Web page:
“Hafradah” is not interchangeable with apartheid, precisely because the Hebrew term is an accurate descriptor. It means “separation”, but with a connotation of “withdrawal” or “disengagement”. It is the name for Ariel Sharon’s plan to uproot Israeli citizens and even the Israeli military presence from among Palestinians, while simultaneously curtailing Palestinian access to Israeli citizens. It is not designed as a system, like apartheid, to be maintained in perpetuity; it is a plan B until such time as Palestinians accept Israel’s existence, and a permanent settlement can be reached.
In practice, the hafradah is more solicitous towards the Palestinians, and international mores, than the alternative. It took Jews off of land they by rights should be able to live in peacefully (just as Arabs live in Israel). In doing so, it enabled more freedom of movement for Palestinians within the West Bank, and reduced Israeli retaliatory violence (and the use of morally more problematic actions, such as home demolitions) against Palestinians.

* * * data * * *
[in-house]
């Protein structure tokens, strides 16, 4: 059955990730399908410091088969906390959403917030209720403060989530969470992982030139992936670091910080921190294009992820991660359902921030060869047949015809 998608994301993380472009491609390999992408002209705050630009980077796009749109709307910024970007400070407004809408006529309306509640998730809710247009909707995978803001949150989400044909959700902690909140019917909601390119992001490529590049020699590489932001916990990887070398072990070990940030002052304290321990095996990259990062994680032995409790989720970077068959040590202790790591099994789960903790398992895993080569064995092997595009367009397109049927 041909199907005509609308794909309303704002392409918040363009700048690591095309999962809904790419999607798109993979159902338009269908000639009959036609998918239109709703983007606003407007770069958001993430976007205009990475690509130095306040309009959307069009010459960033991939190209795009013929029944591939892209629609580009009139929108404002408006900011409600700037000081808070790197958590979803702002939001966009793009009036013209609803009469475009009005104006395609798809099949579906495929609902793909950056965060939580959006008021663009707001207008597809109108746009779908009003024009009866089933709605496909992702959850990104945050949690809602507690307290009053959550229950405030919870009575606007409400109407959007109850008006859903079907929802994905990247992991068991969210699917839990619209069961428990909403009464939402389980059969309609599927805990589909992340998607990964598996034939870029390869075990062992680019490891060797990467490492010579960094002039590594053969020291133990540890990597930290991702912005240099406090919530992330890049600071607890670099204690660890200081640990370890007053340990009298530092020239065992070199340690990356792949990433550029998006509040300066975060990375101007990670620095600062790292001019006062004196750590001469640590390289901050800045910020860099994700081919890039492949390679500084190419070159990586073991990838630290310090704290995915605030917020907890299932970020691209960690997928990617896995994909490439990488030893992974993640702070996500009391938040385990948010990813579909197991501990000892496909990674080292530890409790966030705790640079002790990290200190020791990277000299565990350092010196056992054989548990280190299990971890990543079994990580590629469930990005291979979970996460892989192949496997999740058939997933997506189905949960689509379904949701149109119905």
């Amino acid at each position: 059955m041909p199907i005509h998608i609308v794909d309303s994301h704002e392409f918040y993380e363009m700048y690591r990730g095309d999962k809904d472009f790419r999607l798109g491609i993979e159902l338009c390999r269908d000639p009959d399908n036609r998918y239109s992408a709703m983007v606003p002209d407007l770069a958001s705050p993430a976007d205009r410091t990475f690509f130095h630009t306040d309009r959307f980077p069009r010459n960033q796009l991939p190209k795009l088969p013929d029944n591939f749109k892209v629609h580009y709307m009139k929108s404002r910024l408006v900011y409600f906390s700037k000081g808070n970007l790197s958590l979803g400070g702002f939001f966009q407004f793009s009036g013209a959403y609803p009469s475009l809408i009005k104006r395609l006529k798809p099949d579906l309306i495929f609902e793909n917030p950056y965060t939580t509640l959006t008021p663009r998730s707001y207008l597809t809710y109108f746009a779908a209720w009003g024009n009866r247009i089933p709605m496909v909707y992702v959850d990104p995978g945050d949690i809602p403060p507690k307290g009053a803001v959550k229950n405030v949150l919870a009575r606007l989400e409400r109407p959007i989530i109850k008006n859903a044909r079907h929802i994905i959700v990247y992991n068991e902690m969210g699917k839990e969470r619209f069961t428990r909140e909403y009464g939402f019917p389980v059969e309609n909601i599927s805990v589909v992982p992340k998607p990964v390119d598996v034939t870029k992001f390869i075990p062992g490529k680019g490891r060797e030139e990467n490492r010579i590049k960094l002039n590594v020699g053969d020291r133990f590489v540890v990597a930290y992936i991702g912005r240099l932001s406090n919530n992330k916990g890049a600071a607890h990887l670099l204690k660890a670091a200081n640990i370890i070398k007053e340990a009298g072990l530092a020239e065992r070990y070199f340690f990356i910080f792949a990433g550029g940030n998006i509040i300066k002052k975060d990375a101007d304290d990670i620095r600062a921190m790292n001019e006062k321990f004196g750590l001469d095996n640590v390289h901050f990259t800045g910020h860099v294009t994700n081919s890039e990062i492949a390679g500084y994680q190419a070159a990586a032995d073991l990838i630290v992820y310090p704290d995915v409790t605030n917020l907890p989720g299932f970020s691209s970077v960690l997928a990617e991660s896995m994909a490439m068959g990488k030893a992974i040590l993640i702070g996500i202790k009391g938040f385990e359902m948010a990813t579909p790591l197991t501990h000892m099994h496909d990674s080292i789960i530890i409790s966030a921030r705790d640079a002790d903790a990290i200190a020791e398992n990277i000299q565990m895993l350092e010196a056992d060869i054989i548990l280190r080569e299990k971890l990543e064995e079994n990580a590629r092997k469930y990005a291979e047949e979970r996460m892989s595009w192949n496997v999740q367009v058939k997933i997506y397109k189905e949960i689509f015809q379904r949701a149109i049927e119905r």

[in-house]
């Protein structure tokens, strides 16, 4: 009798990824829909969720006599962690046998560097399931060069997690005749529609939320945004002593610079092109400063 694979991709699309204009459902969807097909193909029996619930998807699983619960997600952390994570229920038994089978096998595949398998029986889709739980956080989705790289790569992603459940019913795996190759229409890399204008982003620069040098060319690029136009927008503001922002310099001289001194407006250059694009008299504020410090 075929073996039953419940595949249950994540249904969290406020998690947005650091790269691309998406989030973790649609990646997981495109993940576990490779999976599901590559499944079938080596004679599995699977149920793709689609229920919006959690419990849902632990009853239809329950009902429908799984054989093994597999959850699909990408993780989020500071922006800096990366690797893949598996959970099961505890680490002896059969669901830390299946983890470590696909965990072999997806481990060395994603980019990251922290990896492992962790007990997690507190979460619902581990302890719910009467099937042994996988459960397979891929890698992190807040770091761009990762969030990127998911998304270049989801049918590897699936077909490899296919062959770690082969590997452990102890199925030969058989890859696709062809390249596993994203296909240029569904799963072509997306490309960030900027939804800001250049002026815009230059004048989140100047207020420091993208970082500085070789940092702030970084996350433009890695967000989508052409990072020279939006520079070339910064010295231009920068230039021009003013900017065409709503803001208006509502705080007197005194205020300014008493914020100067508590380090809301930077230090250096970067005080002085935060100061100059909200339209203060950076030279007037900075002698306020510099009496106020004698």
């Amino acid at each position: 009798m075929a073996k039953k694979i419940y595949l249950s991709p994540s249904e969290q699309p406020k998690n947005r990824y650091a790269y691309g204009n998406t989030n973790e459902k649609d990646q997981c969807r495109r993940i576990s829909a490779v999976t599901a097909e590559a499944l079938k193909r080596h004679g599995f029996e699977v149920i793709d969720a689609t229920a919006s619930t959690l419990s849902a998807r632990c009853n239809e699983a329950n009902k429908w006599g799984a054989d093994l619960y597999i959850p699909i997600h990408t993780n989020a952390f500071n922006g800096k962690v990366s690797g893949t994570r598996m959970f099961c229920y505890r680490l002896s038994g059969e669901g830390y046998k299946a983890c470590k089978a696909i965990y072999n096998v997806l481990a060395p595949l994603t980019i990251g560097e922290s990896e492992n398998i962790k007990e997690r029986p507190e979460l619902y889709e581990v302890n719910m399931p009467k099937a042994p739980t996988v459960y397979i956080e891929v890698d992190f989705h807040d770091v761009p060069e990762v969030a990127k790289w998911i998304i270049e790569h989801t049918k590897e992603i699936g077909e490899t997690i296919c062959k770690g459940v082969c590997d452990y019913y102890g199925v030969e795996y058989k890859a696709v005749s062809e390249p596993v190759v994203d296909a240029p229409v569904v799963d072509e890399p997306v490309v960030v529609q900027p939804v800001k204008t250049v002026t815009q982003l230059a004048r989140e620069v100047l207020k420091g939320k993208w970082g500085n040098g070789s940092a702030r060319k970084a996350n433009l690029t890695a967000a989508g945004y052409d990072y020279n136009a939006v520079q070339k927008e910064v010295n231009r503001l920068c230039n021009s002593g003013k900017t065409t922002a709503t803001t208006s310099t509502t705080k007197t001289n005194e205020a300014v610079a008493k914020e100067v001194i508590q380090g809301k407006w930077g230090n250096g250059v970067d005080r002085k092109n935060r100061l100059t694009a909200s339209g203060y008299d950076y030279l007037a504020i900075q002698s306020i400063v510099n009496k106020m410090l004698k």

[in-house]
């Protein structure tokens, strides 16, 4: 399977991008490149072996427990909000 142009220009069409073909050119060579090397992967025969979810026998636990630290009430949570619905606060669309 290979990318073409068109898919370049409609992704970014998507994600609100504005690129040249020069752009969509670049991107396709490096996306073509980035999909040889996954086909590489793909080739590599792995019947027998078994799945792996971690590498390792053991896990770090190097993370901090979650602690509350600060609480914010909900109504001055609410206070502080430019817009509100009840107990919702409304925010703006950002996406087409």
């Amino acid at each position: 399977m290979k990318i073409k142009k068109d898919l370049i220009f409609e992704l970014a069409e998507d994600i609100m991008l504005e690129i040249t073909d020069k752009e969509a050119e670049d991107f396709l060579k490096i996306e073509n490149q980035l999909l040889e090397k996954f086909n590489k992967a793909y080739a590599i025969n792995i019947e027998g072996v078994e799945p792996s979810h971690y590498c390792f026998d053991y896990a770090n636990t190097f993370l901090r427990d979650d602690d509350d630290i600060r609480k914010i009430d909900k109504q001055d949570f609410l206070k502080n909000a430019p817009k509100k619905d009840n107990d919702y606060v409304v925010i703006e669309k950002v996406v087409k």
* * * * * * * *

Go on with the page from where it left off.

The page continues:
And make no mistake: Israel implemented the hafradah only because Palestinians repeatedly rejected (as they continue to reject) peaceful coexistence. Israelis ultimately desire to live side-by-side. They had tried to devolve more autonomous control to the Palestinian polity through the Oslo process, but the Palestinians declined to build a responsible governing apparatus. Instead, they used that freedom and control to increase their violence against Israeli civilians. The Oslo process was designed as a one-way ratchet, so when the process was arrested, the West Bank was suspended in a kind of Swiss cheese of areas under Israeli and Palestinian control. This unquestionably leads to difficulties for West Bank Palestinians. (It also led to second-order losses for Israel, as restrictions cut off a reliable source of labor.) But it’s not exploitation or Israeli “privilege”.
The most controversial part of hafradah among Israelis was the full Israeli civilian and military withdrawal from Gaza. Note that Israel gave the Gazans not only full control of the territory but also valuable economic infrastructure. Who had the benefit of “privilege” at the expense of the other in this instance? Yet the Gazans responded by deliberately destroying the economic infrastructure Israel left behind, in a self-injuring gesture of hostility, and commenced rocket fire against civilian Israeli targets.
Where is the morality in providing the same opportunity to Arabs in the West Bank, as Kerry would have Israel do? Why should declining to do so be considered some sort of Israeli exploitation of Palestinians? And most importantly: Why should Jewish survival be considered a “privilege”?